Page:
The Institute also stated that particular attention should be paid to violence against Roma women, who are excessively vulnerable due to their high rates of poverty.[36] The CAT expressed concern in 2009 over continued forced sterilisation practices on Romani women,[37] before the European Court on Human Rights (ECHR) ruled against the Government of the Slovak Republic in three cases between 2011 and 2012.[38]Despite these rulings, the Council of Europe’s Commissioner for Human Rights noted in 2013 that the Government had still not recognised these illegal practices nor formulated an official apology, and therefore called on the country to ensure that all alleged cases were followed up, and that victims be given appropriate, effective and prompt compensation.[39] The CAT also expressed concern in 2009 over reports of internal and cross-border trafficking of Roma women and children.[40]

Female genital mutilation is not reported to be practiced in the Slovak Republic.

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Latest UN figures for the period 2008-12 indicate that 96.9% of women in the Slovak Republic were attended by skilled health personnel at least once during pregnancy.[41]The Government indicated in 2009 that women made insufficient visits to prenatal care services, given that antenatal mortality accounts for the largest share of perinatal deaths.[42] According to the UN Population Fund’s 2013 State of World Population Report, 66.0% of women aged 15-49 used some form of modern contraception,[43] although NGOs are concerned about the high cost of oral contraception and lack of public subsidisation.[44] The Statistical Office of the Slovak Republic reported a neonatal mortality rate of 3.3 deaths per 1 000 births in 2012, along with an infant mortality rate of 5.8 deaths per 1 000 births that same year.[45]These figures illustrate a slight increase since 2011 (respective rates of 2.9 and 4.9).[46] According to the Statistical Office, the mean age at first birth in 2012 was 27.29, compared to 24.14 in 2001.[47]

Abortion is available upon request, and in the event of threat to maternal life, rape, health concerns, foetal impairments, and for economic or social reasons.[48] According to the most recent national statistics, 16 377 abortions were recorded in 2012, compared to 22 792 in 2001, and the general abortion rate was 12.0 abortions per 1 000 women aged 15- 44 in 2012.[49]

[17] Act 300/2005 Coll  Criminal Code, s.199, s.200, s.201, s.208, s.179 and s.367 respectively [18] Ibid., s.199(1) [19] Ibid., s.200(1) [20] Through the combined reading of s.199(2) and s.127(5) of the Act 300/2005 Coll  Criminal Code [21] Act 300/2005 Coll  Criminal Code, s.127(7) [22] Act No. 365/2004 Coll. on equal treatment in certain areas and on protection against discrimination and on the amendment of certain acts (Anti-discrimination  Act) [23] European Commission, European Network of Legal Experts in the Field of Gender Equality (2011) [24] US Department of State (2013) [25] European Agency for Fundamental Rights (2014) [26] UNICEF (2013) [27] CEDAW (2008) [28] CESCR (2012) [29] WAVE (2010) [30] EWL (2011) [31] Institute for Labour and Family Research (2012) [32] Act No. 491/2008 Coll., amending the Police Forces Act, and Act No. 495/2009 Coll., amending the Code of Civil Procedure [33] European Agency for Fundamental Rights (2014) [34] Statistical Office of the Slovak Republic (2013) [35] Institute for Labour and Family Research (2012) [36] Ibid. [37] Committee Against Torture (CAT) (2009) [38] US Department of State [39] OHCHR (2013) [40] CAT (2009) [41] UNICEF (2013) [42] Permanent Mission of the Slovak Republic to the Office of the United Nations and other International Organisations at Geneva (2009) [43] UNFPA (2013) [44] US Department of State; Center for Reproductive Rights (2011), [45] Statistical Office of the Slovak Republic (2013) [46] Ibid. [47] Ibid. [48] UN Women (2011), Annex 3 [49] Statistical Office of the Slovak Republic (2013)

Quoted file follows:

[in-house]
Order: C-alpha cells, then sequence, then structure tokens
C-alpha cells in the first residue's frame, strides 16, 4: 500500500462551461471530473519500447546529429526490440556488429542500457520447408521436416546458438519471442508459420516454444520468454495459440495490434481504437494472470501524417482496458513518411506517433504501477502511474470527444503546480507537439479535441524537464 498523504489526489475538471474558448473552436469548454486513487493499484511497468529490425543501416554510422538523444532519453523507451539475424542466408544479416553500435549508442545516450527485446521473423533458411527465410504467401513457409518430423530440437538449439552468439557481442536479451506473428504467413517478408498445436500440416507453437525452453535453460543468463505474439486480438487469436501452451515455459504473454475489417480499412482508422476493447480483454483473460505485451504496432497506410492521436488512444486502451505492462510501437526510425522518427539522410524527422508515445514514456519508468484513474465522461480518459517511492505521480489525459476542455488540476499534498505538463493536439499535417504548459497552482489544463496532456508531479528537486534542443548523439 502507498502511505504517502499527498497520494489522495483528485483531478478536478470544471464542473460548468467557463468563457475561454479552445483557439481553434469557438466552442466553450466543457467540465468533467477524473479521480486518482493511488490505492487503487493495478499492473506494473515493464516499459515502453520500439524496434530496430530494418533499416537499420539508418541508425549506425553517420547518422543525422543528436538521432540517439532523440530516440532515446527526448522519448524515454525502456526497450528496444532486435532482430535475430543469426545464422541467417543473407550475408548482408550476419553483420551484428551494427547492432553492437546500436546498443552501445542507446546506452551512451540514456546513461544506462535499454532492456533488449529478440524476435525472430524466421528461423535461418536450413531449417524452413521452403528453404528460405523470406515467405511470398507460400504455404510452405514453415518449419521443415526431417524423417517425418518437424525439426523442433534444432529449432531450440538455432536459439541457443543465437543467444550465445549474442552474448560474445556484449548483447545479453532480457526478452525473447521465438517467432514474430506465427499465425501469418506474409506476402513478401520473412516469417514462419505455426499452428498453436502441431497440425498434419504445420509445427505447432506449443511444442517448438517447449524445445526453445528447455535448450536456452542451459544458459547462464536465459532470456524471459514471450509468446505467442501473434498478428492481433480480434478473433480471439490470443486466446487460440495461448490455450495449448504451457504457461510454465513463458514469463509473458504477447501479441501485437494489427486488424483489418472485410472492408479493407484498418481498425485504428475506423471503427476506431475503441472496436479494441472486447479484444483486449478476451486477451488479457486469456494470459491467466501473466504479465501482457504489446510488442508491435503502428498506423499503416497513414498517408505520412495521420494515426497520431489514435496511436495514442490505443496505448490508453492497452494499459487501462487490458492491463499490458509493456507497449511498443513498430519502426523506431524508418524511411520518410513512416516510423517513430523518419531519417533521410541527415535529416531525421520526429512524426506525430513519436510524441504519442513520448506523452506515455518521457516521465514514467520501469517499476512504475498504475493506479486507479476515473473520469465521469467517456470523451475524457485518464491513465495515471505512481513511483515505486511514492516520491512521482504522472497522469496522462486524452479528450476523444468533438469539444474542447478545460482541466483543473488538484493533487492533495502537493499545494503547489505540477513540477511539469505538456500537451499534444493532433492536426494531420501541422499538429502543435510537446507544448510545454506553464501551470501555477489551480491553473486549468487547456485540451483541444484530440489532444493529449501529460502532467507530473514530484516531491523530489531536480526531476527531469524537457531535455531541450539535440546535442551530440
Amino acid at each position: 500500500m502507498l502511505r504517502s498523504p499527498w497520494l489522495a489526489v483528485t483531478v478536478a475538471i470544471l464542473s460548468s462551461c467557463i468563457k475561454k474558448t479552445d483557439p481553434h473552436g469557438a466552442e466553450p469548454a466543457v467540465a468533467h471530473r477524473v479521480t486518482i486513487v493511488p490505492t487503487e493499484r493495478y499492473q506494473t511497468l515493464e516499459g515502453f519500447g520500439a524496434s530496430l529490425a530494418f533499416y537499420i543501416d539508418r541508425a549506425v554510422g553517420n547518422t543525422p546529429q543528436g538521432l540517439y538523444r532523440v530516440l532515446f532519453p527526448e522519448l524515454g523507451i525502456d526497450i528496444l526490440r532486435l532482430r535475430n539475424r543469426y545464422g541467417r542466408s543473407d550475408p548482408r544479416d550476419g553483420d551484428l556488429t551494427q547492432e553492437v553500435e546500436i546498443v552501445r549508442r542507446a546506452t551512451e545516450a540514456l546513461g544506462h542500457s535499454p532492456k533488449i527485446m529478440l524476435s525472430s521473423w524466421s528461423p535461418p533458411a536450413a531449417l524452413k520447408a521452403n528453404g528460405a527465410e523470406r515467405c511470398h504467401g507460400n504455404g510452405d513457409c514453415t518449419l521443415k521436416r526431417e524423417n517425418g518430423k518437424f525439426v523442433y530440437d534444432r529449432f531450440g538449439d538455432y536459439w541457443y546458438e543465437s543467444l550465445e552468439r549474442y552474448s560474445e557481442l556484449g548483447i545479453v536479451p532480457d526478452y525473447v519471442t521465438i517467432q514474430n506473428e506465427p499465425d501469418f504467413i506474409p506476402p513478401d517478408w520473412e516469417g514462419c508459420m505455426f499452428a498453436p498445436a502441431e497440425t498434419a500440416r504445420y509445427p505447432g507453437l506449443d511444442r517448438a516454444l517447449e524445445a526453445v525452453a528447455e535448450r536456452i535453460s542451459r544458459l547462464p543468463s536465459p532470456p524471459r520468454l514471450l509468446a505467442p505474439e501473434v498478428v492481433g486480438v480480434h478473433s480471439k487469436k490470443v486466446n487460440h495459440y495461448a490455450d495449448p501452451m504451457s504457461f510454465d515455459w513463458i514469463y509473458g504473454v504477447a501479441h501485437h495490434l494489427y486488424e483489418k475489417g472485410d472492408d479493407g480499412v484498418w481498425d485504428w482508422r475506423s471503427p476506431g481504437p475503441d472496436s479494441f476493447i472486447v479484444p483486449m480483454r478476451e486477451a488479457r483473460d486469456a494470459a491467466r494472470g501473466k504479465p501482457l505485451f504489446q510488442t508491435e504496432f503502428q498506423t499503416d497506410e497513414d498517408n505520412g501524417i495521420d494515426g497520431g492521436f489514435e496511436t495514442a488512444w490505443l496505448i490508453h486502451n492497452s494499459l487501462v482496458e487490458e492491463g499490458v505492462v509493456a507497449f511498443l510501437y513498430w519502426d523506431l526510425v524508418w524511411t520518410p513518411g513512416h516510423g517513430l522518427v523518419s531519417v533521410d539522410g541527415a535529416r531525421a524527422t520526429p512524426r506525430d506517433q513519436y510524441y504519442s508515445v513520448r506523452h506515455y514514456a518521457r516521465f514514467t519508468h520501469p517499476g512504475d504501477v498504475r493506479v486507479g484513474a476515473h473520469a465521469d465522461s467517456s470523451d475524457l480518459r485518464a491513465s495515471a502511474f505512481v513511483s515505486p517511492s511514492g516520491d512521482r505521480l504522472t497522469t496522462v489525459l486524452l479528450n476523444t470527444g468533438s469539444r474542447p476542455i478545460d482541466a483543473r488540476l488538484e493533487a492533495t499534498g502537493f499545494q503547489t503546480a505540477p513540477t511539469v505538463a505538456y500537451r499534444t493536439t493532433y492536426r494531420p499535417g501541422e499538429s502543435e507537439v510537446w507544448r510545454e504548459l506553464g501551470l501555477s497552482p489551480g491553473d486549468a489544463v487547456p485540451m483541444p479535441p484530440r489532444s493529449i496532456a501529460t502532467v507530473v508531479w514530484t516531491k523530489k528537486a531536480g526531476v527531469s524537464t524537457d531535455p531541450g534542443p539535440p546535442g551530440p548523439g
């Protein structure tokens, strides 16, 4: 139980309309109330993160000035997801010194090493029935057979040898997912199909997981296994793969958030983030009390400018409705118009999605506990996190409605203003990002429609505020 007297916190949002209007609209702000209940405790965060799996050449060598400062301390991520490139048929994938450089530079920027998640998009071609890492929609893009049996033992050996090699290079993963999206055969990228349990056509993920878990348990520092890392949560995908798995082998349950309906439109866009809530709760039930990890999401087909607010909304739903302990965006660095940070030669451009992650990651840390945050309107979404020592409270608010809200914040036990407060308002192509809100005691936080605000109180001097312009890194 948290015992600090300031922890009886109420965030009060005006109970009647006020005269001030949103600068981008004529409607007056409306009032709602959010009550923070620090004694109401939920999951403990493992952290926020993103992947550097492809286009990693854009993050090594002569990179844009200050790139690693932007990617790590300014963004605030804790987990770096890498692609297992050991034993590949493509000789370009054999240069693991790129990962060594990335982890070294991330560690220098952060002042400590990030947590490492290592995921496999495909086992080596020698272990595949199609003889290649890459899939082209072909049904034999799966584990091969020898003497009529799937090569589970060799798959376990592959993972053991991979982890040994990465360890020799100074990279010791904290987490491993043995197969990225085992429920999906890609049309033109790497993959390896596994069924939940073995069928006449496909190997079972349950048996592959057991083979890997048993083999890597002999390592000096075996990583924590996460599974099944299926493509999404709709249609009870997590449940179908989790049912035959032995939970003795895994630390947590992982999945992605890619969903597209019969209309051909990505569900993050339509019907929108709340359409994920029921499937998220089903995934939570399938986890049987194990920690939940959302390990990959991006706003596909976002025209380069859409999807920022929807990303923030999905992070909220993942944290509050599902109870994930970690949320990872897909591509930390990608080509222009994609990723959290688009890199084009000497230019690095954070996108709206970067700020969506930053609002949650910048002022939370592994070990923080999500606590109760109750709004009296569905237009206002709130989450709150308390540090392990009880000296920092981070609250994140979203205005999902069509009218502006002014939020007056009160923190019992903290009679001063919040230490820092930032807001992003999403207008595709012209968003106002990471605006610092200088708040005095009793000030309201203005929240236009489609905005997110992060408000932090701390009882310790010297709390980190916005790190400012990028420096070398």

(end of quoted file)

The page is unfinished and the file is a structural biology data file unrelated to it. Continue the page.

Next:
SON BIAS: 

Recent data does not indicate a son bias. The country had a male/female sex ratio at birth of 1.05,[50] and for the working population (15-64) male/female sex ratio of 1.0.[51]There is no evidence to suggest that Slovak Republic is a country of concern in relation to missing women.

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Nearly identical pre-primary school, primary school and secondary school enrolment rates were recorded for both sexes between 2008-12.[52]

[50] UN Women (2011), Annex 4 [51] CIA. https://www.cia.gov/library/publications/the-world-factbook/fields/2018.html (accessed 28/03/2014) [52] UNICEF (2013)

 

RESTRICTED RESOURCES AND ASSETS: 

Concerning access to land and non-land assets, the Civil Code contains general, gender neutral regulations on the acquisition of ownership, including non-discriminatory provisions regarding joint property between spouses (s.143 - s.151), while the Land Registry Act No. 162/1995 regulates real estate rights in more detail, and does not appear to contain any gender discriminatory provisions. As regards access to financial services, the World Economic Forum reported almost identical access to accounts in formal institutions among both sexes in 2013 (79.0% of women had an account, compared with 80.0% of men).[53] Moreover, according to 2011 data from the World Bank, only a fraction more men had taken out a loan at a financial institution in the past year (12.7% of men, compared with 10.3% of women), and possession of credit and debit cards were almost identical among both sexes (21.6% of men had a credit card, compared with 19.2% of women; 69.6% of men had a debit card, compared with 67.1% of women).[54]